Three chapters are devoted to Batuman’s time in Samarkand where she was learning the Uzbek language.  Its all very funny and contains many amusing anecdotes such as how she learned to choose water-melons in the market by listening to them talk.

In the final chapter, Batuman visits Florence where Dostoevsky wrote The Idiot.  She moves on to discuss his novel The Possessed and after summarising the book in a few pages, she immediately lost me by interpreting the book in the context of René Girard theory of “mimetic desire” which was apparently “formulated in opposition to the Nietzschean notion of autonomy as the key to human self-fulfilment”.

Four or five pages of discussion of this theory then follow, after which Batuman recounts a little tale of how when she returned to Stanford the department’s dynamics had completely changed as new people had arrived (including the charismatic Matej from Croatia) and others had left.  We get four or five pages of the impact on these changes and a fair amount about Matej’s impact on Batuman’s life, but I can’t for the life of me see how they relate to Dosteovsky’s book The Possessed.  But then Batuman’s writing jumps around so much its just as I said at the start of this review, like following a butterfly as it moves from one plant to another: its difficult to focus in on one particular topic before she’s off on another one.  I’d have had no problem with reading about Girard’s theory of mimetic desire in the midst of a book which had been leading up to it, but to just drop it into a chapter largely discussing personal relationships within her department reads like a first-year female student at University who’s reading her text books while eyeing up the boy at the next table.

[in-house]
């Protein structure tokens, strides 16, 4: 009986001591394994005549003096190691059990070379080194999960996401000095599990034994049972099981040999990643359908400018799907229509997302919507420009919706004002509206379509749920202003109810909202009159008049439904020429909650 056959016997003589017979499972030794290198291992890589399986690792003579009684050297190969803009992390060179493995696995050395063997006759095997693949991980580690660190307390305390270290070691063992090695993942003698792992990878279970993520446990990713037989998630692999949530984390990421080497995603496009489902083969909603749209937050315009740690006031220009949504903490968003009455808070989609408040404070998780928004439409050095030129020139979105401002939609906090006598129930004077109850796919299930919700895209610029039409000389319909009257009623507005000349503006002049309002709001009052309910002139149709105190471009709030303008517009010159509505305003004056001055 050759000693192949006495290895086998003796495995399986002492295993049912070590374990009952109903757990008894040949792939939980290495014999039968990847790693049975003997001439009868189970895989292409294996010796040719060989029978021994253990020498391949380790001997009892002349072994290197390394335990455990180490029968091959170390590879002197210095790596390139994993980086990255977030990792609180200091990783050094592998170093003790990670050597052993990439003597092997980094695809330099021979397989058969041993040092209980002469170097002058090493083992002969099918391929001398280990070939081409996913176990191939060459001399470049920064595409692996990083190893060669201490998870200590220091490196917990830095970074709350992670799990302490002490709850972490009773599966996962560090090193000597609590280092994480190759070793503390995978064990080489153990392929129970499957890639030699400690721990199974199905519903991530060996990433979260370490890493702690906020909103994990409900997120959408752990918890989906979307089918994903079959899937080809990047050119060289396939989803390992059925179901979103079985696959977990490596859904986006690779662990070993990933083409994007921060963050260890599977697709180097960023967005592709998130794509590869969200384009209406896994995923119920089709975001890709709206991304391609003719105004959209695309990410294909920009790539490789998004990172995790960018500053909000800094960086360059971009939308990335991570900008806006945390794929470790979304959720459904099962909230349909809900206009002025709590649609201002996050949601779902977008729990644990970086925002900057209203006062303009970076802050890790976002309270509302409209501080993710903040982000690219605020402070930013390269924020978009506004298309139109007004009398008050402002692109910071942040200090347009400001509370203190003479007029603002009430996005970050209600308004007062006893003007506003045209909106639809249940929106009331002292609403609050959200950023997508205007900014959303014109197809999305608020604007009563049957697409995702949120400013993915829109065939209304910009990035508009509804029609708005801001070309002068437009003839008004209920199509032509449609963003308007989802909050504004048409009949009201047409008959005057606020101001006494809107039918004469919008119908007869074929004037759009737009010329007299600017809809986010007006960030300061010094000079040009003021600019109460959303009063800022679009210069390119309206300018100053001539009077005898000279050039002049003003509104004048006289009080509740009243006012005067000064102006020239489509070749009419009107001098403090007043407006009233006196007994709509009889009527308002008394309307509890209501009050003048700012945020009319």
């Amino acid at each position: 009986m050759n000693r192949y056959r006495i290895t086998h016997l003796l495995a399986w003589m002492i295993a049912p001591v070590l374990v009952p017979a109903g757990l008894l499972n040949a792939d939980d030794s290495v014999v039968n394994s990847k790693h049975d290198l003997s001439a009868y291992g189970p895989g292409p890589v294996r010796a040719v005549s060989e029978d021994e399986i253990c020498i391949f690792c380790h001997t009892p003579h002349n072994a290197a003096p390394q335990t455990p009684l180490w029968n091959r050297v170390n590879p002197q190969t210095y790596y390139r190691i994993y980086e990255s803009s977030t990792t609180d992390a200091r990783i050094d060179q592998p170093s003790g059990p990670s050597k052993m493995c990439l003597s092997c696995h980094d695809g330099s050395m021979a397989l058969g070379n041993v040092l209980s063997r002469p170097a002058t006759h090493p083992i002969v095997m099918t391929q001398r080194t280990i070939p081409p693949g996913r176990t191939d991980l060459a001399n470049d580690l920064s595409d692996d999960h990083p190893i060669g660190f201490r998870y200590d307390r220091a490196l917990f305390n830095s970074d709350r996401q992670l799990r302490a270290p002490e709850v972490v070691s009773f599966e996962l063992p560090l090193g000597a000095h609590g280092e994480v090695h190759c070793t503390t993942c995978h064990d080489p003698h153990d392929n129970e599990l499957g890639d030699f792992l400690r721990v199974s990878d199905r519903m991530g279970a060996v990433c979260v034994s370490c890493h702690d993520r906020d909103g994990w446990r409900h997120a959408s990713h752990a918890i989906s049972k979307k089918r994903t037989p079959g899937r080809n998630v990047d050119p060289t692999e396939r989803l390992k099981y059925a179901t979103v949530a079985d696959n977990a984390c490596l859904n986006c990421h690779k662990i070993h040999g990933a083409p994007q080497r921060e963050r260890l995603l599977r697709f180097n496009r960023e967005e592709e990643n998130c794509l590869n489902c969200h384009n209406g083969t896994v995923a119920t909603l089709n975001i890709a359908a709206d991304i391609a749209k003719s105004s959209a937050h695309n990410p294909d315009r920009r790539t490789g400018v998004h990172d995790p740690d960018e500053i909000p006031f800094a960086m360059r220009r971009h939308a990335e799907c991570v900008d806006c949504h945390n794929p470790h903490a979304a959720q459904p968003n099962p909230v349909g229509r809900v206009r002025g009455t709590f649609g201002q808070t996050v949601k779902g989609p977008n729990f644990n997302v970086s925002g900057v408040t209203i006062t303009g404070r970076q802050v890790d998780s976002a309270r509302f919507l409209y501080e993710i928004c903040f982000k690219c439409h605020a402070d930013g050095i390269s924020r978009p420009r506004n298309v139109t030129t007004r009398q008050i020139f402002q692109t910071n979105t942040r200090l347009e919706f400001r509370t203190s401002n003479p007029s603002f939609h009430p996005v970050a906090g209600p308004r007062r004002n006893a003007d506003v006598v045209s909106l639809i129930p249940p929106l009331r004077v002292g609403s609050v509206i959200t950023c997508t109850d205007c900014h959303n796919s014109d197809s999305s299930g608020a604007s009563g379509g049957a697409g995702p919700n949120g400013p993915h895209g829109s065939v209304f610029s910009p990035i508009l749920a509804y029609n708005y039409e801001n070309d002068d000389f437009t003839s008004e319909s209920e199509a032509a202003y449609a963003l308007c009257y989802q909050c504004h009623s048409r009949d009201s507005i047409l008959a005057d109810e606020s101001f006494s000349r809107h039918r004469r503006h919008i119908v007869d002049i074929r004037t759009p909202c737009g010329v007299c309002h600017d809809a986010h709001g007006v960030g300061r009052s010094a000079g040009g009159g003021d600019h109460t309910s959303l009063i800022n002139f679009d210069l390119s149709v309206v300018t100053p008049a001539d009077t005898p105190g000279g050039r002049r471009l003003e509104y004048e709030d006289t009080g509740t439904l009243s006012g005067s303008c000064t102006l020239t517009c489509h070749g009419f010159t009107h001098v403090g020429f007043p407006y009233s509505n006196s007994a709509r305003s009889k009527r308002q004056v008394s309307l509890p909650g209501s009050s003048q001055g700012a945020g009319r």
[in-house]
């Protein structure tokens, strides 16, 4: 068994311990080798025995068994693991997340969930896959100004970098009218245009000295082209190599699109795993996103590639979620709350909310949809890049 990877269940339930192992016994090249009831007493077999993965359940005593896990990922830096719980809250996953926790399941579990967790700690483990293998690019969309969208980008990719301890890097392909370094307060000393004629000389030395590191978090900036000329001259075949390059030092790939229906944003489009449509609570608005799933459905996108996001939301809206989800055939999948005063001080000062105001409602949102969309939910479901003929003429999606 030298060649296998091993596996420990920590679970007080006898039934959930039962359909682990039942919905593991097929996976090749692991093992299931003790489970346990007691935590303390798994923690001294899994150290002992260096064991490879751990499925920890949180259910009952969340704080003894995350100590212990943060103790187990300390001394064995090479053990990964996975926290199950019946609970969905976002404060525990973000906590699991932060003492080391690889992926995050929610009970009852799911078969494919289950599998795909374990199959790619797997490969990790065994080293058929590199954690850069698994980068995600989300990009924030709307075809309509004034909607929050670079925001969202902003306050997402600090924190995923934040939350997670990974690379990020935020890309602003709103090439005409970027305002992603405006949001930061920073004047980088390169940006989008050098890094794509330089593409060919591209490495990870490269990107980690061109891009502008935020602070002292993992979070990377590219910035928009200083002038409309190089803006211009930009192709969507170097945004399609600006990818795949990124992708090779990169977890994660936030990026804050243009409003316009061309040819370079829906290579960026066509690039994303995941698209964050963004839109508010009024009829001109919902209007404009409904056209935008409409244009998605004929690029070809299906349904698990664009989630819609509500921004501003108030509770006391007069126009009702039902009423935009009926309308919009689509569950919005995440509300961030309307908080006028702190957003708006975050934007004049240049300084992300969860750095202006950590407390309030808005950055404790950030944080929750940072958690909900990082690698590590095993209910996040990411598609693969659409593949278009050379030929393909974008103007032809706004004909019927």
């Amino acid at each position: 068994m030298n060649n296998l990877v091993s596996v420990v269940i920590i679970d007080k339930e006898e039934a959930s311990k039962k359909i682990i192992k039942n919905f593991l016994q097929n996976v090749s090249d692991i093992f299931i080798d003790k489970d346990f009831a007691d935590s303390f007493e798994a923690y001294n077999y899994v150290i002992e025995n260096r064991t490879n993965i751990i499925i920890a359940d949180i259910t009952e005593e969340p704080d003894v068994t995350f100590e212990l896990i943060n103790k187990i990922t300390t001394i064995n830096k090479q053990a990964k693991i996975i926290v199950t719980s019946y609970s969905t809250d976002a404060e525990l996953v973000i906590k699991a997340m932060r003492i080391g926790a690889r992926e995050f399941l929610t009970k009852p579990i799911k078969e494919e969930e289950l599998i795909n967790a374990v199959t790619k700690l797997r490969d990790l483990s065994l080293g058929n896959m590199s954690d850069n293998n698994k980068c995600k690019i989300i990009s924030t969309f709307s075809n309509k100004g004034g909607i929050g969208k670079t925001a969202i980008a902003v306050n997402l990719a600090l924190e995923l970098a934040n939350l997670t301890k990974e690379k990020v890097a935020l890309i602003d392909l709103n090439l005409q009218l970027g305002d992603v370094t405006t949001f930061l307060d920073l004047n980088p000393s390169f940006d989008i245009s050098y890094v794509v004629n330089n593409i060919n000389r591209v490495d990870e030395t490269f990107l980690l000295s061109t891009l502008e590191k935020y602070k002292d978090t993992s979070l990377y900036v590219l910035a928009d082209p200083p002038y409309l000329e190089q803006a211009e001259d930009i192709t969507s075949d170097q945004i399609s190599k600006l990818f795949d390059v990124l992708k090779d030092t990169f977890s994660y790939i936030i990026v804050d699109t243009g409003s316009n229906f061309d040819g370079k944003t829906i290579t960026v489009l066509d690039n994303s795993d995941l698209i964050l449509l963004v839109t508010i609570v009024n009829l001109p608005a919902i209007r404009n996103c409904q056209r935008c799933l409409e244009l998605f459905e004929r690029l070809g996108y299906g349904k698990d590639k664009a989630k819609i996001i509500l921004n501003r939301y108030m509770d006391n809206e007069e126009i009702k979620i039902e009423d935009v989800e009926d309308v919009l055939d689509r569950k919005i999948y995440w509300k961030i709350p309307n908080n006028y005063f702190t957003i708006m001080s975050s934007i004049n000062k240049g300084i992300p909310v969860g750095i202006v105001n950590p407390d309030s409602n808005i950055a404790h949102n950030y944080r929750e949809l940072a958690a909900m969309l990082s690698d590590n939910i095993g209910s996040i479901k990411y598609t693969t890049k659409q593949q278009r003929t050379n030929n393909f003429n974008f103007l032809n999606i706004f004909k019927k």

I’m very disappointed with this book.  Its lack of focus and structure completely detracts from some of the good things it includes.  It seems a cheap way of putting a book together to me and if it had been subtitled “assorted writings of Elif Batuman” I wouldn’t have bothered with it.  The lure of reading about “the Russian literature reading experience” misled me in this case and I wouldn’t recommend this book unless you’re already into Batuman’s work.

18 thoughts on “Review: The Possessed – Elif Batuman